With a bachelor’s degree, you can work as a behavioral health technician, a health educator, a community service coordinator, or in another admin role at a treatment center or organization. If you want to become a counselor or a therapist, working directly with individuals or groups, then you’ll probably need a master’s degree as well as state-specific licensure and certification.

Soft skills

As well as formal qualifications and experience, there are a great number of personal qualities or soft skills that are essential for anyone working in the addiction field. Some of these are analogous with good parenting skills, such as the ability to empathize while setting clear boundaries, to be firm in maintaining loving discipline, and to able to say ‘no’ in a calm and resolute manner.

An addictions counselor needs patience, understanding and excellent communication skills. You’ll need to be a good listener, and also someone capable of conveying complex technical information, as well as hard facts that may be emotionally distressing to clients and their families. Counselors need to be able to read body language and to be able to tell when someone is lying.


Because of the challenges of addiction counseling work, it’s also essential to be able to shut off from your job, take time for yourself, and practice self-care. While addictions counseling can be incredibly rewarding, it also comes with a risk of burnout if boundaries aren’t adhered to. New counselors are advised to find a good professional mentor, as well as make sure that they have an excellent support network of friends, family and colleagues they can talk to.

Know what the role entails

While wanting to help people struggling with addiction is laudable, it’s essential to know what a support worker role entails before you commit to a career. Therefore, your education and training will include an internship or other form of work experience. However, even before you begin your studies, you should get an idea of what the job is like through personal research, volunteering or shadowing someone already working in the kind of position you aspire to.

Different job descriptions will involve different duties, and the work can vary from day to day. You might go from providing individual counseling to facilitating a group therapy session. You’ll need to confer and communicate with other healthcare professionals, as well as clients’ family members. Coaching, education, therapy and recovery support are all areas you might find yourself working in.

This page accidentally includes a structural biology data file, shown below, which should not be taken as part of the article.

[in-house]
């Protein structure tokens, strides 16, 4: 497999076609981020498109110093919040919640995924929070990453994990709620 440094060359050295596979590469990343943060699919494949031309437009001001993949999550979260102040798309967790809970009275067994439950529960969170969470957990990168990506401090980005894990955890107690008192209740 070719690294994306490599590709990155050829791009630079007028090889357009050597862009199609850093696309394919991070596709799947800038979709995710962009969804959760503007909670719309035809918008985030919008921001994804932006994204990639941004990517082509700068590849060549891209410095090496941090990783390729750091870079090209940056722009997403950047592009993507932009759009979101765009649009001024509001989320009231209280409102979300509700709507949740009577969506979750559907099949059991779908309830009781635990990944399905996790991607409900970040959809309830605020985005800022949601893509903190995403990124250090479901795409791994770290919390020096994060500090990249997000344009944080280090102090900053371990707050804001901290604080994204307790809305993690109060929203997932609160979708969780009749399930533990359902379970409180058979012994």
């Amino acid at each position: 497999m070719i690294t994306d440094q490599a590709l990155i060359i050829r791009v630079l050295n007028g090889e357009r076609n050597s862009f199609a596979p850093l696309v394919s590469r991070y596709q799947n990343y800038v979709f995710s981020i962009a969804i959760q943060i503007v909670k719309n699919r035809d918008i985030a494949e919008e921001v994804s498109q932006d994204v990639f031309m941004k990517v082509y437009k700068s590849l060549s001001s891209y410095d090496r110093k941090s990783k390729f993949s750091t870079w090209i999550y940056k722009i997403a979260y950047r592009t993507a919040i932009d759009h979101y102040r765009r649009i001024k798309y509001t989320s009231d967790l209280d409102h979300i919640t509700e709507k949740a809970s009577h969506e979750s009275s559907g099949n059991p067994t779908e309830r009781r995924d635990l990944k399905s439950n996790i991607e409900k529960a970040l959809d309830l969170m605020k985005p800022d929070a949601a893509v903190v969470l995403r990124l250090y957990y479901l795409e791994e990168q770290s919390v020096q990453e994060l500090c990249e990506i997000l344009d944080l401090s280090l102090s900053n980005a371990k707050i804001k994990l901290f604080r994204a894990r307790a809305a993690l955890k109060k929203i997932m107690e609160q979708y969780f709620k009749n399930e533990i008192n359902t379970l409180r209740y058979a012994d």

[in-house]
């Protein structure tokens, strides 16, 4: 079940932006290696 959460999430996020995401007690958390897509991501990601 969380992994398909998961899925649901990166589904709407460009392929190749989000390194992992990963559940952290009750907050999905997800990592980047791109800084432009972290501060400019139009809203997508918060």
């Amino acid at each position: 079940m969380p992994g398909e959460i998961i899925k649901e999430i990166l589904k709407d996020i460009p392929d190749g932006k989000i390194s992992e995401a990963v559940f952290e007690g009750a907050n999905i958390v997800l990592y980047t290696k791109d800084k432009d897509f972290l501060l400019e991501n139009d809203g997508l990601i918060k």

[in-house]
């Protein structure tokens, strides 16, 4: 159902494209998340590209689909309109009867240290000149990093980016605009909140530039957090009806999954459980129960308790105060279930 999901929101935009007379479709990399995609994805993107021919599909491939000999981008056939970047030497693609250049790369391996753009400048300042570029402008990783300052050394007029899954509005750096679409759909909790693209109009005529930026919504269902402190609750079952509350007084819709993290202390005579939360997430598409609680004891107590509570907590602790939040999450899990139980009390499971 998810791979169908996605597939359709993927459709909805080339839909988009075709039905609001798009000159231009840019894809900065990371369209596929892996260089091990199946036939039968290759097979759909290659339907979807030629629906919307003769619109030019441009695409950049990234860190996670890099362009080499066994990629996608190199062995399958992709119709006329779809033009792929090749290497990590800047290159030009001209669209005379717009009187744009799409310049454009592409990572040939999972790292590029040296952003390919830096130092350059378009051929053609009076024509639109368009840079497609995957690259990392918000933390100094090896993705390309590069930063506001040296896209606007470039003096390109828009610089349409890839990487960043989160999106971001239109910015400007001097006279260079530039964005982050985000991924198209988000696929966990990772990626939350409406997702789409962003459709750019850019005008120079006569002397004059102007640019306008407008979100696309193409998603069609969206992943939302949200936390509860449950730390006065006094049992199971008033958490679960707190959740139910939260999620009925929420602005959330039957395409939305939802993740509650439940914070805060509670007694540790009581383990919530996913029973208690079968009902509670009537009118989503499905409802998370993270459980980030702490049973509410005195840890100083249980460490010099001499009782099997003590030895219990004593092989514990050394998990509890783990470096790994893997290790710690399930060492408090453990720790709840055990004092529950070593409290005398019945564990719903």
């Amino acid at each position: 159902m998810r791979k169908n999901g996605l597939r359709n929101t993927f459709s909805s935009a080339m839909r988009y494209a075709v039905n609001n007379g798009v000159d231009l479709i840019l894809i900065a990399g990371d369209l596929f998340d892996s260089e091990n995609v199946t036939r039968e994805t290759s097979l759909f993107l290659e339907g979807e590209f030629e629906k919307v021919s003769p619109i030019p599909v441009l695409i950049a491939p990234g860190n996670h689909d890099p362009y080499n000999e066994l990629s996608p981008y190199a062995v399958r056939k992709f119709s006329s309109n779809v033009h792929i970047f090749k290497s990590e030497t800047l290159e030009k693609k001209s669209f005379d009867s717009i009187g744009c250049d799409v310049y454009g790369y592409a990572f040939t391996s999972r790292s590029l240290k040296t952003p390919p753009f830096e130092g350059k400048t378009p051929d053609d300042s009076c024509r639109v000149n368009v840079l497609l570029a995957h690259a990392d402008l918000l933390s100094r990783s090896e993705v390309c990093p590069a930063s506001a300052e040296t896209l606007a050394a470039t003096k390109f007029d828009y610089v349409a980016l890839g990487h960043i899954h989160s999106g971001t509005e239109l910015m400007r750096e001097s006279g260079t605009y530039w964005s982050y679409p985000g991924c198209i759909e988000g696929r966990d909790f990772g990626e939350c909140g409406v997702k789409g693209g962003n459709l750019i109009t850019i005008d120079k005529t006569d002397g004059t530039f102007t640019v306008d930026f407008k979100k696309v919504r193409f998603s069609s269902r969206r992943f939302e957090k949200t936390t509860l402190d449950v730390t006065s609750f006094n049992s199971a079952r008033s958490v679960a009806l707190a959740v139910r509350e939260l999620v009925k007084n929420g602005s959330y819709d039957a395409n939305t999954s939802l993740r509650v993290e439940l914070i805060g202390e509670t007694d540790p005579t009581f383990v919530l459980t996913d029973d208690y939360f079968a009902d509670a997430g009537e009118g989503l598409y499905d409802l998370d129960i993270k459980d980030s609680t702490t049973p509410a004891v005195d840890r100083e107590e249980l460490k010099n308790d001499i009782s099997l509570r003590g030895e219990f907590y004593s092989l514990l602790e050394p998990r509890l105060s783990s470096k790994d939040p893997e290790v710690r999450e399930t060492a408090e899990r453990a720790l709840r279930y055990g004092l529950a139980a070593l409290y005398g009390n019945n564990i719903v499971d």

Besides sessions with clients, you’ll also be expected to keep up with administration tasks, including charting client progress and documenting cases. You’ll need to plan out a course of treatment, which may incorporate a 12-step program. Competency in patient assessment and screening, and an appreciation of different cultural contexts, are also important. Finally, you’ll need to be flexible and able to respond to unexpected crises when they arise.

National Certified Addiction Counselor

In addition to the above study paths and qualifications, there are also three levels of voluntary credentials offered by the National Certification Commission for Addiction Professionals (NCC AP). These qualify you as a National Certified Addiction Counselor Level I, a National Certified Addiction Counselor Level II, and a Master Addiction Counselor, respectively.

To achieve level-one certification, you will need the equivalent of a high school diploma or higher, and a current state-recognized credential and license as a professional counselor. You’ll also need at least 6,000 hours (three years) of supervised experience as a substance abuse counselor, and a minimum of 270 hours of education and training in a subject related to addiction counseling. Finally, you’ll need to pass an NCACI exam.

Level-two certification requires a bachelor’s degree or higher in a counseling field related to addiction or substance abuse and a minimum of 450 hours of relevant education or training, in addition to three years of supervised experience. You’ll also need to sit an exam.

To become a master addiction counselor (MAC), you’ll need a master’s degree or higher, more than 500 hours of relevant education, and to pass the MAC exam.


The challenges of working in the field of addiction and substance abuse should not be underestimated. However, alongside these you’ll find a myriad of opportunities for service and personal growth. You’ll constantly be learning and will have a meaningful career where you get to have a direct and ongoing positive impact on your clients’ lives.

The greater the level of education you achieve, the more you’ll be able to help your clients and the wider community. There are many different paths, depending on whether your goal is to become a counselor, therapist, nurse or physician. Nevertheless, specific credentials related to addiction and recovery can help you begin making a positive difference in the world.